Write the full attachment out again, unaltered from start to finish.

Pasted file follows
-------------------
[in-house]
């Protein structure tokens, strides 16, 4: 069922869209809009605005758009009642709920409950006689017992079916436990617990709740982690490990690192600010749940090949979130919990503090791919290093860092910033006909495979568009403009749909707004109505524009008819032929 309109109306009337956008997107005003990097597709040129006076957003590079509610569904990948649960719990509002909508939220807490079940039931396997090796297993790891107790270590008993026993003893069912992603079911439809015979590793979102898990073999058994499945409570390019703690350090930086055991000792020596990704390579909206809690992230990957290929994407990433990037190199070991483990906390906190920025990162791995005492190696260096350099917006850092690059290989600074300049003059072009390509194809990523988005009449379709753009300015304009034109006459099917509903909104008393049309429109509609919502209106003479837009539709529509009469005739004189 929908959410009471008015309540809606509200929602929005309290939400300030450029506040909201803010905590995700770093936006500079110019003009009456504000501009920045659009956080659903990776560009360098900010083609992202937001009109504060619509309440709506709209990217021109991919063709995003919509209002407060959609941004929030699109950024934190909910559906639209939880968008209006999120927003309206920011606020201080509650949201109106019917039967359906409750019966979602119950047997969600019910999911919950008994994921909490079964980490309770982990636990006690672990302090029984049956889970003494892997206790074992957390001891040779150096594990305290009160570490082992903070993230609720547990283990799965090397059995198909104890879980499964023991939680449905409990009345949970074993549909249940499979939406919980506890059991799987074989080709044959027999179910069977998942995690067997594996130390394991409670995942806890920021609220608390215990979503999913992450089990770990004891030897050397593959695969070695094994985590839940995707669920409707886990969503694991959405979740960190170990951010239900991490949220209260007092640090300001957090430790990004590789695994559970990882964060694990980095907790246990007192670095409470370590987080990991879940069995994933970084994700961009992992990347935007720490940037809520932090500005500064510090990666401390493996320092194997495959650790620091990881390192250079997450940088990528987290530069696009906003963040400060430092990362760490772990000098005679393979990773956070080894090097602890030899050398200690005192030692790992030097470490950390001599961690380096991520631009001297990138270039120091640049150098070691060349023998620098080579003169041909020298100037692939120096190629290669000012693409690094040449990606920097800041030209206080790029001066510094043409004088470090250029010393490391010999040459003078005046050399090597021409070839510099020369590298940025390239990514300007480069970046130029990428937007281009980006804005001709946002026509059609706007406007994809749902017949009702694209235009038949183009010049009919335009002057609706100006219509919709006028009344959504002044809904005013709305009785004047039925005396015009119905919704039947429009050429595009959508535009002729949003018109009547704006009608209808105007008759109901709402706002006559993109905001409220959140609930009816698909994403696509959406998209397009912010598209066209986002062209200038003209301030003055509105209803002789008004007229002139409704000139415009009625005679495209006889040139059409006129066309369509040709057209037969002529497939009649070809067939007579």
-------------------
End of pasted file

[in-house]
């Protein structure tokens, strides 16, 4: 069922869209809009605005758009009642709920409950006689017992079916436990617990709740982690490990690192600010749940090949979130919990503090791919290093860092910033006909495979568009403009749909707004109505524009008819032929 309109109306009337956008997107005003990097597709040129006076957003590079509610569904990948649960719990509002909508939220807490079940039931396997090796297993790891107790270590008993026993003893069912992603079911439809015979590793979102898990073999058994499945409570390019703690350090930086055991000792020596990704390579909206809690992230990957290929994407990433990037190199070991483990906390906190920025990162791995005492190696260096350099917006850092690059290989600074300049003059072009390509194809990523988005009449379709753009300015304009034109006459099917509903909104008393049309429109509609919502209106003479837009539709529509009469005739004189 929908959410009471008015309540809606509200929602929005309290939400300030450029506040909201803010905590995700770093936006500079110019003009009456504000501009920045659009956080659903990776560009360098900010083609992202937001009109504060619509309440709506709209990217021109991919063709995003919509209002407060959609941004929030699109950024934190909910559906639209939880968008209006999120927003309206920011606020201080509650949201109106019917039967359906409750019966979602119950047997969600019910999911919950008994994921909490079964980490309770982990636990006690672990302090029984049956889970003494892997206790074992957390001891040779150096594990305290009160570490082992903070993230609720547990283990799965090397059995198909104890879980499964023991939680449905409990009345949970074993549909249940499979939406919980506890059991799987074989080709044959027999179910069977998942995690067997594996130390394991409670995942806890920021609220608390215990979503999913992450089990770990004891030897050397593959695969070695094994985590839940995707669920409707886990969503694991959405979740960190170990951010239900991490949220209260007092640090300001957090430790990004590789695994559970990882964060694990980095907790246990007192670095409470370590987080990991879940069995994933970084994700961009992992990347935007720490940037809520932090500005500064510090990666401390493996320092194997495959650790620091990881390192250079997450940088990528987290530069696009906003963040400060430092990362760490772990000098005679393979990773956070080894090097602890030899050398200690005192030692790992030097470490950390001599961690380096991520631009001297990138270039120091640049150098070691060349023998620098080579003169041909020298100037692939120096190629290669000012693409690094040449990606920097800041030209206080790029001066510094043409004088470090250029010393490391010999040459003078005046050399090597021409070839510099020369590298940025390239990514300007480069970046130029990428937007281009980006804005001709946002026509059609706007406007994809749902017949009702694209235009038949183009010049009919335009002057609706100006219509919709006028009344959504002044809904005013709305009785004047039925005396015009119905919704039947429009050429595009959508535009002729949003018109009547704006009608209808105007008759109901709402706002006559993109905001409220959140609930009816698909994403696509959406998209397009912010598209066209986002062209200038003209301030003055509105209803002789008004007229002139409704000139415009009625005679495209006889040139059409006129066309369509040709057209037969002529497939009649070809067939007579």